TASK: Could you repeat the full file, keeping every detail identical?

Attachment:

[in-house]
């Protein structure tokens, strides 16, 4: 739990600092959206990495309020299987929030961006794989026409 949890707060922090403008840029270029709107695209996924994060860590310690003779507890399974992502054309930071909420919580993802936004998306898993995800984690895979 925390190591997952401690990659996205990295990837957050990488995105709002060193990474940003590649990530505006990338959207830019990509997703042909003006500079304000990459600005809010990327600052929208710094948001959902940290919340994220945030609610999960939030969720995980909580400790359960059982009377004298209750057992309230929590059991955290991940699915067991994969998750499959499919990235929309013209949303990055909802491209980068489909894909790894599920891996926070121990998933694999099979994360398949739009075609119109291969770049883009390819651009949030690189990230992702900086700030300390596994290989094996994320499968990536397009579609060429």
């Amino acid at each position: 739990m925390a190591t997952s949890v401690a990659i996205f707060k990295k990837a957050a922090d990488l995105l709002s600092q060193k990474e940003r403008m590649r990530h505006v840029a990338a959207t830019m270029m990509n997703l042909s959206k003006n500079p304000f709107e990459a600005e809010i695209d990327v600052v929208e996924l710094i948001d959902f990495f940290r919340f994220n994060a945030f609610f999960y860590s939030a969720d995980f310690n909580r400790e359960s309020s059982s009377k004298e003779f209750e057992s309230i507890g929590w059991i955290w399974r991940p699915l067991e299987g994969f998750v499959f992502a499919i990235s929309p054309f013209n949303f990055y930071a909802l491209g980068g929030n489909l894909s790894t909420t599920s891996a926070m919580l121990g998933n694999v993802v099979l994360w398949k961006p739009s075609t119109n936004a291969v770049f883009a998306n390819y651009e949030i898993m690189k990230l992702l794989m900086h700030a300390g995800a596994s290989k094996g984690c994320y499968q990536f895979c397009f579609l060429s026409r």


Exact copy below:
[in-house]
């Protein structure tokens, strides 16, 4: 739990600092959206990495309020299987929030961006794989026409 949890707060922090403008840029270029709107695209996924994060860590310690003779507890399974992502054309930071909420919580993802936004998306898993995800984690895979 925390190591997952401690990659996205990295990837957050990488995105709002060193990474940003590649990530505006990338959207830019990509997703042909003006500079304000990459600005809010990327600052929208710094948001959902940290919340994220945030609610999960939030969720995980909580400790359960059982009377004298209750057992309230929590059991955290991940699915067991994969998750499959499919990235929309013209949303990055909802491209980068489909894909790894599920891996926070121990998933694999099979994360398949739009075609119109291969770049883009390819651009949030690189990230992702900086700030300390596994290989094996994320499968990536397009579609060429």
């Amino acid at each position: 739990m925390a190591t997952s949890v401690a990659i996205f707060k990295k990837a957050a922090d990488l995105l709002s600092q060193k990474e940003r403008m590649r990530h505006v840029a990338a959207t830019m270029m990509n997703l042909s959206k003006n500079p304000f709107e990459a600005e809010i695209d990327v600052v929208e996924l710094i948001d959902f990495f940290r919340f994220n994060a945030f609610f999960y860590s939030a969720d995980f310690n909580r400790e359960s309020s059982s009377k004298e003779f209750e057992s309230i507890g929590w059991i955290w399974r991940p699915l067991e299987g994969f998750v499959f992502a499919i990235s929309p054309f013209n949303f990055y930071a909802l491209g980068g929030n489909l894909s790894t909420t599920s891996a926070m919580l121990g998933n694999v993802v099979l994360w398949k961006p739009s075609t119109n936004a291969v770049f883009a998306n390819y651009e949030i898993m690189k990230l992702l794989m900086h700030a300390g995800a596994s290989k094996g984690c994320y499968q990536f895979c397009f579609l060429s026409r």